A new administration and the invention of the Toyota Cup have been hailed the major turning points in New Zealand that has transformed the Warriors into a genuine rugby league powerhouse.
League in New Zealand hasn’t been stronger; the national team is reigning World Cup and Four Nations champions and the Warriors also hold the Toyota Cup and NRL Club Championship.
And they are showing no signs of slowing down.
The Warriors have just moved into the NRL’s top four, the Toyota Cup team is three points clear in the race for the minor premiership and the Auckland Vulcans are running second in the NSW Cup.
Former Warriors first-grade assistant, now Toyota Cup coach John Ackland has seen the revolution at the club firsthand.
“A lot of people forget that this is the longest the Warriors have gone without being bankrupt,” Ackland told NRL.com.
“When Ivan (Cleary) and I took over first-grade we started on minus four points and the club was about $2 million in debt. It was basically a shell.
“We have built and built every year and had a good administration with guys like John Hart and Wayne Scurrah and we have improved every year. This is the result, we were strong last year, winning the club championship, and we are up there again this year.
“The club championship was our first trophy as a club and then the Toyota Cup was our first competition, it helps the belief and the confidence of everyone in the place. It confirms to everyone that we are doing things right.”
The Toyota Cup has become pivotal to the Warriors in the battle for the hearts and minds of aspiring New Zealand athletes.
This year they will become the only side to have made the under-20s finals every season since its inception in 2008.
Ackland believes the national youth competition is more important to his club than the Australian-based counterparts.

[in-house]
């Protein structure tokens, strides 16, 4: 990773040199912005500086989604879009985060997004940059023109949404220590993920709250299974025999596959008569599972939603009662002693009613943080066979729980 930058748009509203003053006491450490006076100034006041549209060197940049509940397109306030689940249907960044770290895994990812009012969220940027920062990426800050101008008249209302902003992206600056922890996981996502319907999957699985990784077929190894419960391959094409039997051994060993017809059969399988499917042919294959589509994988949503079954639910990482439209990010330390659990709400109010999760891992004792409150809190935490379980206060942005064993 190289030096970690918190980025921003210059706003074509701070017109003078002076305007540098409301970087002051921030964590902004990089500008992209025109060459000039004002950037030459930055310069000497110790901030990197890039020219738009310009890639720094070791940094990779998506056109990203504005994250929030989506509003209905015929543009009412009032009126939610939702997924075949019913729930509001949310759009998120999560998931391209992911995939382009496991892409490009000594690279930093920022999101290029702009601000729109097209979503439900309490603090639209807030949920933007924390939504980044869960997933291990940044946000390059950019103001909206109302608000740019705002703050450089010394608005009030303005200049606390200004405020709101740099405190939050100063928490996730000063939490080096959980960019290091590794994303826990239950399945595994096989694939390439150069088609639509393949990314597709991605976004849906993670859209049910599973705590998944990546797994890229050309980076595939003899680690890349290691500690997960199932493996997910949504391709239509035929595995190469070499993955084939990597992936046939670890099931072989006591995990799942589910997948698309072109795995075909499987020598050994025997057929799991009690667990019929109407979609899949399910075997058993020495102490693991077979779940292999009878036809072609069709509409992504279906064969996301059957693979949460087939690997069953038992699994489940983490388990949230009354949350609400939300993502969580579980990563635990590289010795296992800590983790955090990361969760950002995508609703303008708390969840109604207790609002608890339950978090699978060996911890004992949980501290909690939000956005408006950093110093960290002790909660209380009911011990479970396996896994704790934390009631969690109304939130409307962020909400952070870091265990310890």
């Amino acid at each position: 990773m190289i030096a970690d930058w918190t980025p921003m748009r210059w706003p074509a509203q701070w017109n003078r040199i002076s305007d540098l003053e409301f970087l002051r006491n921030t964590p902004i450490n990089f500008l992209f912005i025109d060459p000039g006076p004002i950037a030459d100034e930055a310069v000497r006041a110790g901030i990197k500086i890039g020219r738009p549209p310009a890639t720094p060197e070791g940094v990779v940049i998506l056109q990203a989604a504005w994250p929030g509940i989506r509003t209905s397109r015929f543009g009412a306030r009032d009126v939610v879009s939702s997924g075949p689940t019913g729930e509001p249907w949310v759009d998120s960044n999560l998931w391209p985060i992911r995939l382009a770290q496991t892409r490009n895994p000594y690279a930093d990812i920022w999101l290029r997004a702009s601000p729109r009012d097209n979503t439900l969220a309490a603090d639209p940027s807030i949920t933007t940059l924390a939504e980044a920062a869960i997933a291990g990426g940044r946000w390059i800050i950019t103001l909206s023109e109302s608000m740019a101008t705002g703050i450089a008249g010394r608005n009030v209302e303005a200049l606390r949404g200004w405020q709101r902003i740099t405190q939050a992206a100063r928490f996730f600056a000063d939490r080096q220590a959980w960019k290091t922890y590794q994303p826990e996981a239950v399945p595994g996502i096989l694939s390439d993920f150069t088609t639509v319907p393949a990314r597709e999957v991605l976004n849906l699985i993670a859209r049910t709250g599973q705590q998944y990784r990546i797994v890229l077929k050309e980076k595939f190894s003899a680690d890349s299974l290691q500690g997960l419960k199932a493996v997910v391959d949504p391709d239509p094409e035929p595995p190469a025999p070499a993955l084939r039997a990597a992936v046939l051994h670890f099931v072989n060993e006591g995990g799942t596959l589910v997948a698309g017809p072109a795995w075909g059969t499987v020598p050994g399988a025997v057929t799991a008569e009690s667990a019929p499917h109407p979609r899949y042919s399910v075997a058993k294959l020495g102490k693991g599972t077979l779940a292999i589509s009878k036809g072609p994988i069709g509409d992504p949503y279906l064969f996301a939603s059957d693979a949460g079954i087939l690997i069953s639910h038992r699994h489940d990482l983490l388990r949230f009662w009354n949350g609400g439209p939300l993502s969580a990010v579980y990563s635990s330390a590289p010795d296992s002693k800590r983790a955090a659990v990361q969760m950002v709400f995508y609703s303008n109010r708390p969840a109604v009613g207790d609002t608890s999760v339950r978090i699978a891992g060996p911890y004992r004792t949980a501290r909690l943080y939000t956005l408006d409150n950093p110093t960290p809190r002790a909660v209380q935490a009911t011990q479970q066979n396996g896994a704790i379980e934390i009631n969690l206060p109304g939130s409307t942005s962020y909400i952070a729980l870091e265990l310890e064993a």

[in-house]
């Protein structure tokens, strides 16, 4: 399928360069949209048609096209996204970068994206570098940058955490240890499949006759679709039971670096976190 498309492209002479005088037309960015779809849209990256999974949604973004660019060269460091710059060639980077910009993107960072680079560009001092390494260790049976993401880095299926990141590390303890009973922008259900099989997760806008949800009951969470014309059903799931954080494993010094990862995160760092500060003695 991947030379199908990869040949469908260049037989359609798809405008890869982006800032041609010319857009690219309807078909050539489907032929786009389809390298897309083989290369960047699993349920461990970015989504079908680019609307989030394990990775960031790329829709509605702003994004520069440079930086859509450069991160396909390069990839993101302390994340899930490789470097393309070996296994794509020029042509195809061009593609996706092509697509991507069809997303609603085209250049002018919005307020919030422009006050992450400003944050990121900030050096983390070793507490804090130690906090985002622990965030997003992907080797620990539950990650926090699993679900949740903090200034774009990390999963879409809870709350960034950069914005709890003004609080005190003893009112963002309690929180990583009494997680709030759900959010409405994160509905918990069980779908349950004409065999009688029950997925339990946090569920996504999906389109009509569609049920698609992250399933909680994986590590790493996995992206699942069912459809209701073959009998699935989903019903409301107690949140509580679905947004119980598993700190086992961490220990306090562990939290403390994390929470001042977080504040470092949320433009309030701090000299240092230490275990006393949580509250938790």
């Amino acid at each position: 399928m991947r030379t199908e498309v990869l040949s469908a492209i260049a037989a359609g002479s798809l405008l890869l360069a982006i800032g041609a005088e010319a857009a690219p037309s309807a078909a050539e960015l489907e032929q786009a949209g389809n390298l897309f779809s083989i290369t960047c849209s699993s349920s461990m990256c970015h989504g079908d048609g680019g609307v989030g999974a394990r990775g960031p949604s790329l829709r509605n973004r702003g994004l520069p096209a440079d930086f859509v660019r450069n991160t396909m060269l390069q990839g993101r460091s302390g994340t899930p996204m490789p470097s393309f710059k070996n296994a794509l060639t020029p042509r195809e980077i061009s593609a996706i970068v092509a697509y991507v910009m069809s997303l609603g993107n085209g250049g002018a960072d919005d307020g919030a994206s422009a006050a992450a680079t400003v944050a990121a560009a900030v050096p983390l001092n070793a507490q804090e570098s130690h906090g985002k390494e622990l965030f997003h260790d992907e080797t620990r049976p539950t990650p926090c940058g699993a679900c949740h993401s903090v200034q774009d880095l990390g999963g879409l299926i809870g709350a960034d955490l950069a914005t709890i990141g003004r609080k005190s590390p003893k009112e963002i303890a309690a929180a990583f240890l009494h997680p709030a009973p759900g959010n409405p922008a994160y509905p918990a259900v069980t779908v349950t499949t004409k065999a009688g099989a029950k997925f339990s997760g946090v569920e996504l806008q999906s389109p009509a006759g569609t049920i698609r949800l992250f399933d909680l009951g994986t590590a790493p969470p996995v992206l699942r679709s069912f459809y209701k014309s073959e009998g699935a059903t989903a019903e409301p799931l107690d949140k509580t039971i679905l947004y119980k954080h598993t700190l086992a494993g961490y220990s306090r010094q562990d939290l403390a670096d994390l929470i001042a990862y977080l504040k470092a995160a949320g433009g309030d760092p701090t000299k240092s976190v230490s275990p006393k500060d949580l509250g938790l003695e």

“We have to take it seriously, we have come to understand that it is where we get our players from,” he said.
“It is a lot easier than having to go to Australia and buy players.
“The Toyota Cup has certainly impacted on the depth that we have in the squad now, it has been a byproduct from it. To compete at NRL level you need that depth and we have found that depth through the Toyota Cup.”
In recent years the Warriors under-20s side has unearthed stars such as Shaun Johnson, Russell Packer and Kevin Locke and the production line is set to continue with excitement machine Omar Slaimankhel leading the Toyota Cup try-scoring list (25). Konrad Hurrell and Sam Lousi also look like players of the future.
The team has a strong following in New Zealand and has encouraging television ratings, which is providing young footy players a clear pathway and offers an attractive proposition for any player weighing up a professional career.
“It has certainly helped the profile of our younger guys, it is an attractive vehicle that they can showcase themselves,” Ackland said.
“It has been a fantastic thing for our club, we’ve had some guys come through to first-grade and they have handled it almost immediately.
“Our team is on television a lot and we have attracted a solid following at home. We have our own jersey and it sells well, it has been a fantastic thing for the club.
“It is an ideal pathway for boys to make their way into a professional sporting environment.”
Warriors lock Michael Luck says the influence the Toyota Cup competition has had on his club is undeniable.
“While the Toyota Cup has had its critics, it has been a great thing for us at the Warriors, it keeps guys here longer than previously,” he said.
“If they didn’t see an opportunity here - they used to duck over to Australia and try their luck. But now we have a pathway from the Toyota Cup into the Vulcans into first grade which is quite achievable for these young guys.
“Our 20s won last year and they look to be up to it again this year, it is a big year for League this year as a game, obviously with the World Cup starting soon here, hopefully we can put a few good results in our column and take a bit off the rugby guys.”